Documentary ‘Records Collecting Dust’ makes its premiere in San Diego before spinning into other cities
Jason Blackmore felt reality shift the first time he listened to a vinyl record, a feeling shared by the punk and rock musicians he interviewed for his new documentary “Records Collecting Dust.”
“It blew my mind,” said Blackmore, who wrote and directed the film. “The first record I got, which I still have to this day, is titled ‘Smash Hits,’ a best of Jimi Hendrix Experience album my grandmother bought for me. Records. That’s all I would ask for on my birthday or at Christmas. It all started right there.”
The premiere of “Records Collecting Dust” starts right here before it is released in more than 30 cities nationwide. The film screens Friday and Saturday at Digital Gym Cinema; because seating is limited, it is advisable to purchase tickets in advance. Complimentary refreshments will be served at the 8 p.m. shows.
The documentary includes interviews with local and nationally renowned punk and hard-core rock musicians who recall how their first vinyl records helped to shape their relationship to music and even their identities.
Blackmore is the guitarist/vocalist for Kansas City-based Molly McGuire, a rock group that was signed to Epic Records and toured the Lollapalooza circuit in the 1990s.
More recently, Blackmore has performed with numerous local bands such as Sirhan Sirhan and Death Eyes. He contacted many of the musicians he knew who share his love of vinyl and asked them to participate in the documentary.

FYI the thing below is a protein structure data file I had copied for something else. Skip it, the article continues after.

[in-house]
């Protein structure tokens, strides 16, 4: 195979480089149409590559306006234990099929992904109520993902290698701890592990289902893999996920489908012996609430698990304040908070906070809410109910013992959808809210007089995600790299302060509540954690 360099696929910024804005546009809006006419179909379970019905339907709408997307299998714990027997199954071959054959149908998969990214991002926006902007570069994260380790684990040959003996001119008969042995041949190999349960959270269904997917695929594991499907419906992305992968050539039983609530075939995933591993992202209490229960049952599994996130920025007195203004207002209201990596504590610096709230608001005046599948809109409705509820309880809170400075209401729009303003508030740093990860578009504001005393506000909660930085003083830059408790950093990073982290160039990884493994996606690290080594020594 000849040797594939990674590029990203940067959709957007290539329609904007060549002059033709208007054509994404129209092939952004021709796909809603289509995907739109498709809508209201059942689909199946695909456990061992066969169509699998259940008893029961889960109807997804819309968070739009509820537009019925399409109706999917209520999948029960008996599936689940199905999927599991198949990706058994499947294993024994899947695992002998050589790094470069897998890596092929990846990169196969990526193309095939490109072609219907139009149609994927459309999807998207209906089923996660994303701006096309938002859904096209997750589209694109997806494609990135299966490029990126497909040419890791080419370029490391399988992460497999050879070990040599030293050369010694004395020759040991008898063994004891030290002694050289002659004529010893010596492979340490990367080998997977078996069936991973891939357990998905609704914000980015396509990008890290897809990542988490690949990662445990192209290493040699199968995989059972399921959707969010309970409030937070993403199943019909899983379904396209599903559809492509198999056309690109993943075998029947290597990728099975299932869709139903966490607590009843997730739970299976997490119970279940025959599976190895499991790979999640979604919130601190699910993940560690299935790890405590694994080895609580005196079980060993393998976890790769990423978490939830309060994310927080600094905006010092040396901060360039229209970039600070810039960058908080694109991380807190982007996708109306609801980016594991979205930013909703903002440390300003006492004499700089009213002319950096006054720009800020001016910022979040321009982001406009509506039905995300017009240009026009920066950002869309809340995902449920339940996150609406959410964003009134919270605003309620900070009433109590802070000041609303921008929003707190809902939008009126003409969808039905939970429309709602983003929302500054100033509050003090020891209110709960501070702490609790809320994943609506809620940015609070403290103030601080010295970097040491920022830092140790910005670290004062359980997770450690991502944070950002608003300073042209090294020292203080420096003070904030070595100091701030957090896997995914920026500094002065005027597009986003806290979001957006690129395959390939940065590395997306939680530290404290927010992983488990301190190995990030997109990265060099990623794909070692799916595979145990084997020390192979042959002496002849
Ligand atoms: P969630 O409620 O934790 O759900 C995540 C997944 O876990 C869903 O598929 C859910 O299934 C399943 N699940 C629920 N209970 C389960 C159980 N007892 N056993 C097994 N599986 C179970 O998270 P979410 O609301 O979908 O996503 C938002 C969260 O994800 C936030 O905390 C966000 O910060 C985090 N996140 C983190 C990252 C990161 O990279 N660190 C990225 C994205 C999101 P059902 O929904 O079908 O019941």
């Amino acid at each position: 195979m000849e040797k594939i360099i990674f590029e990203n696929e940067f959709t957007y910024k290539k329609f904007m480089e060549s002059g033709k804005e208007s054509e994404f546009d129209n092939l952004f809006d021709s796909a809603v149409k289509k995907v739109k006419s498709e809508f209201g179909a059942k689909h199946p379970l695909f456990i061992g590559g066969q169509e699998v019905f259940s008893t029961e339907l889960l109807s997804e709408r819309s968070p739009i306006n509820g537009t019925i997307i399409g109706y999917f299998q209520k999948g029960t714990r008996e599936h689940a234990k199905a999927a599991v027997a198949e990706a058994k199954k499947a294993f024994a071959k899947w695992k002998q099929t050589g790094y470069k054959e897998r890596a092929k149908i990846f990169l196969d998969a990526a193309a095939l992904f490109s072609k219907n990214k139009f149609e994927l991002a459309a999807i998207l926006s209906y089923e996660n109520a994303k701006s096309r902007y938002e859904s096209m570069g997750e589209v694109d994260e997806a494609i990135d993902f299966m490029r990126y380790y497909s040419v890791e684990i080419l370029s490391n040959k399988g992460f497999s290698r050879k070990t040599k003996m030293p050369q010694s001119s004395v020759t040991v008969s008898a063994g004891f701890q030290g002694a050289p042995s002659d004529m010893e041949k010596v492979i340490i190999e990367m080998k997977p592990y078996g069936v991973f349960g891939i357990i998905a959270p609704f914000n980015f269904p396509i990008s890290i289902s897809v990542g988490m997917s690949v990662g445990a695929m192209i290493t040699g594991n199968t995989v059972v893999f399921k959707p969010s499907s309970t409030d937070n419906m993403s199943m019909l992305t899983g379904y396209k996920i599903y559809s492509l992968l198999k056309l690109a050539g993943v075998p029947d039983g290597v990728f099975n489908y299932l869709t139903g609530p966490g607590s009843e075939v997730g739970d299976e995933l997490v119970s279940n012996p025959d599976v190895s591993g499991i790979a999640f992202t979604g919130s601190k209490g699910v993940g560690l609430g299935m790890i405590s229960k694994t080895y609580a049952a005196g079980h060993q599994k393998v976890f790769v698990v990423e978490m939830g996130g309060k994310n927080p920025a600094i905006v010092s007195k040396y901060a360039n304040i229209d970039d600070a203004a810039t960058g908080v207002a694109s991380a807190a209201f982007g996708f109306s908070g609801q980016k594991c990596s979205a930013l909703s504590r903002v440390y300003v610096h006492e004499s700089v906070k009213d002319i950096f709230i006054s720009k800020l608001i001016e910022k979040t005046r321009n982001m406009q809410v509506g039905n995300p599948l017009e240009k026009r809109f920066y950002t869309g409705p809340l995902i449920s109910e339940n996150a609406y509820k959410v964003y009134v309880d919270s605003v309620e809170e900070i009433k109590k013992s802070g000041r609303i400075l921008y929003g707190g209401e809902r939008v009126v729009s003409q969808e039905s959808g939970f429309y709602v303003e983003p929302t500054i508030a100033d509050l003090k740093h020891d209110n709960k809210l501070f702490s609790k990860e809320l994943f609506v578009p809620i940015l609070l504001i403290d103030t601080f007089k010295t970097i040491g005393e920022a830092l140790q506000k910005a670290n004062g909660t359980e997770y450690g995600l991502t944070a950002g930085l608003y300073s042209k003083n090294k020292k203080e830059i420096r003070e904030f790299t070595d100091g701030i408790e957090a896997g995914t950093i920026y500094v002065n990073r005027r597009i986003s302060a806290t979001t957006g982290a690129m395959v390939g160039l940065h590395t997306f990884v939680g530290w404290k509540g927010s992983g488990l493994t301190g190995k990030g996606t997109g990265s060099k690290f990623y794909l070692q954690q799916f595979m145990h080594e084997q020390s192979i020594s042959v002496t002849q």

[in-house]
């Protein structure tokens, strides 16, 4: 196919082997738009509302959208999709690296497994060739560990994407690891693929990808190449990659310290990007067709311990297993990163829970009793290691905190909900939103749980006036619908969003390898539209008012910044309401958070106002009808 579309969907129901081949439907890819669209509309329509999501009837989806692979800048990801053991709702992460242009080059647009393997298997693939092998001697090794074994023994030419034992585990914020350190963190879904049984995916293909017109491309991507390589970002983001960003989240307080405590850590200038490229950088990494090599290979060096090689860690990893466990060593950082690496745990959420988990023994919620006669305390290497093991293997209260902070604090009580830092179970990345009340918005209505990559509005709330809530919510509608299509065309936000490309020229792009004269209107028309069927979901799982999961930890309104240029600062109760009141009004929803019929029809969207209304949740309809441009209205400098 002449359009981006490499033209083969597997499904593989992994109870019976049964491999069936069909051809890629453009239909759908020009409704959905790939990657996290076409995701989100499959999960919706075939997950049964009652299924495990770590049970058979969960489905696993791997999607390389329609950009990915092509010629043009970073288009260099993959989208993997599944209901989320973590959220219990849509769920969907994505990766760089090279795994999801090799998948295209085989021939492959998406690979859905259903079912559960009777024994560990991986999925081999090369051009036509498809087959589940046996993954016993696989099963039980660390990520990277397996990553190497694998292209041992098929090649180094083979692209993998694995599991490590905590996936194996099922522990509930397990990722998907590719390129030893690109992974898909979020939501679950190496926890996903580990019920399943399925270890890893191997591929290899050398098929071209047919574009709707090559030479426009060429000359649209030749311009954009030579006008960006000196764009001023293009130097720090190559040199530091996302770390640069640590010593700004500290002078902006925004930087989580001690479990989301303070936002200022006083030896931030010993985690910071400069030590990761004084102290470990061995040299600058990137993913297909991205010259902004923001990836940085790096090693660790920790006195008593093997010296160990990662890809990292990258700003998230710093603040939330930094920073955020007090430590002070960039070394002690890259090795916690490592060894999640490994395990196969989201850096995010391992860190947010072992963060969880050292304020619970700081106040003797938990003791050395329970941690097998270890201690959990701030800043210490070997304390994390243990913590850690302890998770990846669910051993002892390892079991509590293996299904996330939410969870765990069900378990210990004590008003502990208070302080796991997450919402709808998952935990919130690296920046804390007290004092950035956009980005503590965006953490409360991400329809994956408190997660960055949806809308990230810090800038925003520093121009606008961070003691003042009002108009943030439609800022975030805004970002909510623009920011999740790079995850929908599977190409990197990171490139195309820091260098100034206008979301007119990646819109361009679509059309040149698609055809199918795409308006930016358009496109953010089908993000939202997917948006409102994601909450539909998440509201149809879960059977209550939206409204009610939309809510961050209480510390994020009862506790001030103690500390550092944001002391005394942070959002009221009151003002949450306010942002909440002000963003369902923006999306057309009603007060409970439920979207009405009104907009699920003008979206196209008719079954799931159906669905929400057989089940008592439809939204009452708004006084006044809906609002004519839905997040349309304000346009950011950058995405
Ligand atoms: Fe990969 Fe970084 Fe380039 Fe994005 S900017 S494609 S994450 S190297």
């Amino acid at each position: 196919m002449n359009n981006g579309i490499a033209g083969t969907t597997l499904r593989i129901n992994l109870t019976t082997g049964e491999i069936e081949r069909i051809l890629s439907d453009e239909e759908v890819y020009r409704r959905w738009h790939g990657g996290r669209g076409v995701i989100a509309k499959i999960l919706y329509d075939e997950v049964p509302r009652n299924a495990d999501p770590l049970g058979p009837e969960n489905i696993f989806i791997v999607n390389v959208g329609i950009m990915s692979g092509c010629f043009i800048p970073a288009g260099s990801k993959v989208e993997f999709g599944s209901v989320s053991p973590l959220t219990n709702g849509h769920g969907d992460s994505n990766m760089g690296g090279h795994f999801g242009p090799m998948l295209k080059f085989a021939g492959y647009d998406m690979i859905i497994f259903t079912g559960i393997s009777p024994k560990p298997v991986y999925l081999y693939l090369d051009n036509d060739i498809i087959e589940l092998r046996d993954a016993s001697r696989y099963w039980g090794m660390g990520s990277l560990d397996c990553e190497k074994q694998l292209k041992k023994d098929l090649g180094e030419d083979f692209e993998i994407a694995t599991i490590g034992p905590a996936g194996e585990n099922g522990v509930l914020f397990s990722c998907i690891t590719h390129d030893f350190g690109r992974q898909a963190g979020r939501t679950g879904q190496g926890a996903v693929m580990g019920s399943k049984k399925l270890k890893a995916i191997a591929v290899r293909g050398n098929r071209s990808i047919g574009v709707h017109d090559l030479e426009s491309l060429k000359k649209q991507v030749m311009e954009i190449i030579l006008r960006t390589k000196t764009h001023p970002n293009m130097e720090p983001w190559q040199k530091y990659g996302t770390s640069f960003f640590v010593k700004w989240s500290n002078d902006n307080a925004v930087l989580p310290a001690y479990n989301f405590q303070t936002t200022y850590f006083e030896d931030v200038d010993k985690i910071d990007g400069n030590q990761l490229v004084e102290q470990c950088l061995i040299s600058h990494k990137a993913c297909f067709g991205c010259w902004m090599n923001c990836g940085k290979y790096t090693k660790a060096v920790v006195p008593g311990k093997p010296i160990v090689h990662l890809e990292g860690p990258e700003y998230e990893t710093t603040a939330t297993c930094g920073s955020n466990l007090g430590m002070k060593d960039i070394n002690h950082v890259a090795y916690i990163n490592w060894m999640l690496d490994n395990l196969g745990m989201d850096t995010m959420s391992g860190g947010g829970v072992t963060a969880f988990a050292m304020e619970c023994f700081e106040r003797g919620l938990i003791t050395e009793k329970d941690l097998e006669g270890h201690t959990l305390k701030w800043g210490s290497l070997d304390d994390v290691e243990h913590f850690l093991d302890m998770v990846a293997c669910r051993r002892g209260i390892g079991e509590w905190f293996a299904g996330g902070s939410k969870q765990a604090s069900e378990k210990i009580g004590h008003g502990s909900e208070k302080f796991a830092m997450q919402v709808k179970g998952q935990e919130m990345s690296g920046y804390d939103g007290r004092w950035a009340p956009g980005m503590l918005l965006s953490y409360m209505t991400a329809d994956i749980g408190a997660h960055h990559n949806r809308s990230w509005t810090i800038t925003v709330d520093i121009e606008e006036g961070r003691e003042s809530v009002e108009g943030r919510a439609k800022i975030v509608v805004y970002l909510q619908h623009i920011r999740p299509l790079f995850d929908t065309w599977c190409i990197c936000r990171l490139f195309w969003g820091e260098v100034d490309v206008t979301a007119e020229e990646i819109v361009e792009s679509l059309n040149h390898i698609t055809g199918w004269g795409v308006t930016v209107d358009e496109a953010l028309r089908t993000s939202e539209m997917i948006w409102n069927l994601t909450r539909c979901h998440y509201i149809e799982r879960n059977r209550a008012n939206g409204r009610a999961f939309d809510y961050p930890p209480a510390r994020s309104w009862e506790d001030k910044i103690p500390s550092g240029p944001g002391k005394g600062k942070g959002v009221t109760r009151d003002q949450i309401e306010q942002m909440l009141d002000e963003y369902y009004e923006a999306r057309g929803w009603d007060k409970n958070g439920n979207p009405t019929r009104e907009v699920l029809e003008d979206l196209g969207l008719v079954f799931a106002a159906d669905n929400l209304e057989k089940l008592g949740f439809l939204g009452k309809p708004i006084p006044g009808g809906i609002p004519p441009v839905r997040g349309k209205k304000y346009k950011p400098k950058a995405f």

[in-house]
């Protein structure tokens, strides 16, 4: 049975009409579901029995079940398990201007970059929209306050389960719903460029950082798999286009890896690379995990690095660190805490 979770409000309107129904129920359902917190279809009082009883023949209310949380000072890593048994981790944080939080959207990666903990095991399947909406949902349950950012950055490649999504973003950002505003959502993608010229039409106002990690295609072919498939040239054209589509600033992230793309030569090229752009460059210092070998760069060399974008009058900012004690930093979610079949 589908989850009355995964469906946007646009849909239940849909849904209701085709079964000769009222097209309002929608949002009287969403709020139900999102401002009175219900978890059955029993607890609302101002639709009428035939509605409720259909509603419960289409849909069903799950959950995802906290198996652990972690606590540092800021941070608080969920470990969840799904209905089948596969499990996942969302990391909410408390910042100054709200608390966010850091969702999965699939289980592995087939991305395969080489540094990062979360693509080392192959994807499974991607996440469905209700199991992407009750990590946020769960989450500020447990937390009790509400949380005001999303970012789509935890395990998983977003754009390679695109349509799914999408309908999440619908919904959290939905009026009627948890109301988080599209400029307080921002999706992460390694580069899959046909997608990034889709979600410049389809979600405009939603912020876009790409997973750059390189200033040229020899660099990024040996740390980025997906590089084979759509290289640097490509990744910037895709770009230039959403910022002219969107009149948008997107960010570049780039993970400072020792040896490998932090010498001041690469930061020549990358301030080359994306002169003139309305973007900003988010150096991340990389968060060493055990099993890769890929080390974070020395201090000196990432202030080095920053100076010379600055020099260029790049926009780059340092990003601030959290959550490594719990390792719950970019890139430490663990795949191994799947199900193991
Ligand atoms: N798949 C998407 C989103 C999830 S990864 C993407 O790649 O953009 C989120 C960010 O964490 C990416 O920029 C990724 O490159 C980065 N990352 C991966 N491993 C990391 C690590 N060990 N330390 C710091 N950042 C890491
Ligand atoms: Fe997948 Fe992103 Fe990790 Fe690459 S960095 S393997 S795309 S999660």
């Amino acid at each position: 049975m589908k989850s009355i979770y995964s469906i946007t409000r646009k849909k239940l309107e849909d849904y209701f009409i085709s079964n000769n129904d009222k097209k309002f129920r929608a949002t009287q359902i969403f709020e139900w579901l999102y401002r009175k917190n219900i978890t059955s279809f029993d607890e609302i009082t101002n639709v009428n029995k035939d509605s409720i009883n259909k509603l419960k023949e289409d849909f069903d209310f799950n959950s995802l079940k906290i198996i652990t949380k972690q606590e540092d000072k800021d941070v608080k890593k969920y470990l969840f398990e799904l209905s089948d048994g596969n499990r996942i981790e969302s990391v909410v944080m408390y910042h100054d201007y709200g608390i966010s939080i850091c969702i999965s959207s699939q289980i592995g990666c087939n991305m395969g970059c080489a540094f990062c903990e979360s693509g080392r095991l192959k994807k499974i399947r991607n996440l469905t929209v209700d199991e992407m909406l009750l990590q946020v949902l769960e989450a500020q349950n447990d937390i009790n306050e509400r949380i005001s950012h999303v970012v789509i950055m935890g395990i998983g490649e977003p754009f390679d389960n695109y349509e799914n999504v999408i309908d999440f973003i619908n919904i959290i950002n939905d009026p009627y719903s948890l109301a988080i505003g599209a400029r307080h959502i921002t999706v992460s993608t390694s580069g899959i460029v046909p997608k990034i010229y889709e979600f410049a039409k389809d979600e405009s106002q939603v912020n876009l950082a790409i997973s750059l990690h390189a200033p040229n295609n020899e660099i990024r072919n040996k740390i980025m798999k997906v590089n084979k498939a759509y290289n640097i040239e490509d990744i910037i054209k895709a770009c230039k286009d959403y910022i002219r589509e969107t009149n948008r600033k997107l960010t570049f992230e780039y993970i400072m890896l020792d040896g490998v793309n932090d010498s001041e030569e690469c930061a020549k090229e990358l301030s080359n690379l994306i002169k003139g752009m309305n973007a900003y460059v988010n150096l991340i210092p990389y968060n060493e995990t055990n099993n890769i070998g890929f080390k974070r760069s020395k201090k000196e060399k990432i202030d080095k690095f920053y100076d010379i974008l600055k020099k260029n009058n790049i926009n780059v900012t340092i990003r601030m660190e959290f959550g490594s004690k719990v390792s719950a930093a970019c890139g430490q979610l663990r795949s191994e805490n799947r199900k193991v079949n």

Local voices include John Reis, who fronted Rocket From the Crypt and owns Swami Records; Pall Jenkins (The Black Heart Procession, Three Mile Pilot); and Justin Pearson, founder of Three One G Records and a member of The Locust.
Jello Biafra (Dead Kennedys, The Melvins) and Keith Morris (Black Flag) also discuss their favorite vinyl experiences.
Producer Brian Jenkins of Riot House Records, an independent label in Del Mar that specializes in alternative music, used his contacts to get the movie distributed nationally.
“This is a film about records, so I reached out to the network of indie record stores across the country that stock Riot House releases to tell them about the project,” Jenkins said. “In most communities, the guy who owns the indie record store knows the guy who owns the indie movie theater because they are similar industries.”
“Records Collecting Dust” captures an era when enjoying music was more of a journey than clicking a computer link. Audiophiles would travel to record shops and engage in all the tangible delights of discovering new bands.
“The movie reflects a time when vinyl records offered an element of surprise and trust,” Jenkins said. “You sometimes bought an album because you were familiar with one song or because you were attracted to the art on the cover, and it was an experience that could be savored. Also, the punk and rock musicians in the film weren’t manufacturing a sound they knew would be acceptable. They just played what they felt.”
“Records Collecting Dust” includes local performance footage of The Locust, Jello Biafra and the Guantánamo School of Medicine, and Big Business.